Of course, if we’re not creating human-like intelligence, what exactly is “intelligence”? I would define intelligence as the ability for an entity to function on its own, conducting various input-to-output functions that self-optimize as the entity takes in more input. For example, as humans we take in input (stove is hot) and produce output (take hand off stove). In the future, our decision-making functions change to prevent us from putting our hand on the stove in the first place. You could take issue with this definition—indeed, approximately half of class today was spent trying to nail down a definition of intelligence. But I like it. Intelligence in this way is not restricted to things like playing chess or solving math problems. It can apply to social interaction, emotions, literally anything you can imagine that an intelligent being would have to do. It also seems to fit well with ideas of “machine learning”, about computers changing their algorithms based on the input they get.

Of course, this definition opens the door to discussion of free will because if you believe in free will, you probably don’t accept my idea of decision-making, empathy, emotions, etc. as just input-output functions. But they certainly seem to be. The human brain is just a collection of neurons firing, or on a lower level, just a collection of chemical reactions. There is nothing magical about it. Which isn’t to say it isn’t a beautiful piece of machinery, just that it’s deterministic. If you put in some input, you will get a pre-determined output (note again that I don’t think recreating human brains is good—this is just to give an example of a well-known intelligence). So while free will is a white lie I tell myself to make my head hurt less when grappling with decision theory, it is certainly not true and shouldn’t enter discussions of intelligence.

So now we have this definition of intelligence. How do we build God with it? How do we not mess this up? I don’t know, but I believe these will be the most important questions of our generation.

The Internet of Things, and Various Related Ethical Musings


You wake up on a cold winter’s morning. The movement sensors in your bed register that you’re awake. Your water heater starts heating up water for your shower so that it’s hot from the moment you turn it on. Your coffee boiler turns on and starts brewing coffee, just the right strength for how much sleep you got last night. Your car turns on and starts to defrost the windshield. A morning like any other.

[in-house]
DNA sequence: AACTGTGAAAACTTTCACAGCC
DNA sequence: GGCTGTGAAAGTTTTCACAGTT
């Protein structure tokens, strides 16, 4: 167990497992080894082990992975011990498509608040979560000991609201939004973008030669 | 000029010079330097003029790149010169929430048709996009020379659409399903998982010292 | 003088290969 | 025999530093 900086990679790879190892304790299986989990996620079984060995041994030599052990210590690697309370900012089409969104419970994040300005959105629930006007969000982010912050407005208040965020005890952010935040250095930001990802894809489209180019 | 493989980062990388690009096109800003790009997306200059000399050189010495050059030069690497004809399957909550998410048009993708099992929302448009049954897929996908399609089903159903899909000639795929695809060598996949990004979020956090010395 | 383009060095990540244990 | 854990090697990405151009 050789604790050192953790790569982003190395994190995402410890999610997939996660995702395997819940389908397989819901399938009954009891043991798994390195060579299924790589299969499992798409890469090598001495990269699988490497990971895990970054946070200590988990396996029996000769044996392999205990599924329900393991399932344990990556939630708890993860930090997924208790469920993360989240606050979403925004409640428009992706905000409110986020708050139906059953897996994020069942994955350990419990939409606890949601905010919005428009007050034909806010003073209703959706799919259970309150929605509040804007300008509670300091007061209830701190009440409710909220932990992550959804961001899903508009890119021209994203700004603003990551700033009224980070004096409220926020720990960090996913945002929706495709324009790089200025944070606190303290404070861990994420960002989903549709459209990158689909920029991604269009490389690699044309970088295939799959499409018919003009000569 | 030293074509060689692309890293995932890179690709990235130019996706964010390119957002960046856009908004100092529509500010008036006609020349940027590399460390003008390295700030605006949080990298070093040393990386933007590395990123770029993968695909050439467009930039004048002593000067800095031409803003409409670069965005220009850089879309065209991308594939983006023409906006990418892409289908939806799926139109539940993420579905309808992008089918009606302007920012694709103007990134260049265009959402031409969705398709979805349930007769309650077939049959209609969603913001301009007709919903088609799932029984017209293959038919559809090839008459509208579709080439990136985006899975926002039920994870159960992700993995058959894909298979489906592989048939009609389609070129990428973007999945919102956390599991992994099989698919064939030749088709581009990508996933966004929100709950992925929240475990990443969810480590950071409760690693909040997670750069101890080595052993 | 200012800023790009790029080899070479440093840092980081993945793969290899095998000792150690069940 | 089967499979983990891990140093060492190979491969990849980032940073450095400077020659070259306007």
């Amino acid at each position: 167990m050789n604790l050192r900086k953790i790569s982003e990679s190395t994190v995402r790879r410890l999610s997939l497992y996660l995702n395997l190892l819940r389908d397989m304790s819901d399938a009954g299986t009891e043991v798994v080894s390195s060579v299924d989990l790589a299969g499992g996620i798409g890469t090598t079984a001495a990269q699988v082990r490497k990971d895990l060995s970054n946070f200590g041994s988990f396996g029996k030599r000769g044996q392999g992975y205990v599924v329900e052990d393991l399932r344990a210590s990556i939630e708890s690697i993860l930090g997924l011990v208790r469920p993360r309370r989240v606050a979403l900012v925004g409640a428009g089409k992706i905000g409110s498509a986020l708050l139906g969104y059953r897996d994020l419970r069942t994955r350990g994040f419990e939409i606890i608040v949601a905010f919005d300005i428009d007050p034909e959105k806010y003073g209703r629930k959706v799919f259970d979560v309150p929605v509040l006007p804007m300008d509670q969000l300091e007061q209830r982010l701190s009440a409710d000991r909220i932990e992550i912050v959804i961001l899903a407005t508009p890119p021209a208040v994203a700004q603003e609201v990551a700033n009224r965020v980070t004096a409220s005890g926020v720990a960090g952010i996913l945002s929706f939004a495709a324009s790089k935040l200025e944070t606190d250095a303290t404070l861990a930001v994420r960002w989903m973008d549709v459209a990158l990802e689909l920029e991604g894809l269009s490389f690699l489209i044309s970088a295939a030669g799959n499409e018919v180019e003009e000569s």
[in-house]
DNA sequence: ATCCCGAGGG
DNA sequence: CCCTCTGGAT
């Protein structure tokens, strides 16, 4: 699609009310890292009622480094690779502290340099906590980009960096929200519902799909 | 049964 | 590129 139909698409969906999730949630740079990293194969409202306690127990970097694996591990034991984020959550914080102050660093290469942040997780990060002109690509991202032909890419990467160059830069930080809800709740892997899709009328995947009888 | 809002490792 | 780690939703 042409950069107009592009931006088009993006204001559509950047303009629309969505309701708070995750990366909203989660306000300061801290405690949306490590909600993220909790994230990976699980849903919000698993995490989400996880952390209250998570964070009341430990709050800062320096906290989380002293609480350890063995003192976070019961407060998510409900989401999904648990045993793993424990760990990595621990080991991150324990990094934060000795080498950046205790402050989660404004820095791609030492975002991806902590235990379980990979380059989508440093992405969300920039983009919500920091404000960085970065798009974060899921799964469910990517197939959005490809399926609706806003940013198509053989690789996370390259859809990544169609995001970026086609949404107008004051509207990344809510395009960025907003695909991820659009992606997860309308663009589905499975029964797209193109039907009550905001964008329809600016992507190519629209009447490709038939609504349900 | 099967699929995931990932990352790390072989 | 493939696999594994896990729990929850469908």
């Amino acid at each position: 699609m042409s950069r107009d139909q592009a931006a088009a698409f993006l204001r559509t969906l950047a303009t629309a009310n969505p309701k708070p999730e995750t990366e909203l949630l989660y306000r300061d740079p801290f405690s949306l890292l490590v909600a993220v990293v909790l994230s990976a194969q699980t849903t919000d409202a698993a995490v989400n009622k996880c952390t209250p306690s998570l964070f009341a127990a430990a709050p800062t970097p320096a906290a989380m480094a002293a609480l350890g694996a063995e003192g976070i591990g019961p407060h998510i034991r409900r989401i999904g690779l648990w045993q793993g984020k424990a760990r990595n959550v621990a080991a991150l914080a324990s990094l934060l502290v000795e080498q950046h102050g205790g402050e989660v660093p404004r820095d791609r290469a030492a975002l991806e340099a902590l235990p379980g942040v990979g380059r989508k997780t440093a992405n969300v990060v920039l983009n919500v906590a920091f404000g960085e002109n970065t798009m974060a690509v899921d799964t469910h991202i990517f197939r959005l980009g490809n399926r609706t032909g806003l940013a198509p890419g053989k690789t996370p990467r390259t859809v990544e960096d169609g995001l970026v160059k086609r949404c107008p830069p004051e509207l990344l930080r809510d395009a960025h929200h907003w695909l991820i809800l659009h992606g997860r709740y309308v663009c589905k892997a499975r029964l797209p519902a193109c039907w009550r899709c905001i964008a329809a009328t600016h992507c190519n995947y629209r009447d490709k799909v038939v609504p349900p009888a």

This is the Internet of Things at work. While the scenario is a bit exaggerated, it is not too far in the future. But what exactly is the Internet of Things? I would describe it as when our devices connected over the Internet interact very tangibly with the world around us. Our laptops aren’t part of the Internet of Things, but things like the Nest Learning Thermostat are. These devices can act and interact and adapt largely without human intervention. At some point, according to some, they will become so connected that they will form a cohesive platform to be programmed. Imagine the potential. We have to think bigger than the opening scene to this post. We can automate our cars to drive themselves—this is even already being done. No, think even bigger than that. We can leave everything rote and boring to machines, “automating the mundane” to borrow a phrase. Now think even bigger. One lesson I’ve learned so far from the Internet is that when you develop something, it will be used in ways you couldn’t even imagine when designing it. We can’t even begin to understand the potential for the Internet of Things. So I keep an open mind to the idea that it will represent a fundamental way in the way we live our lives, in ways that we can’t grasp yet.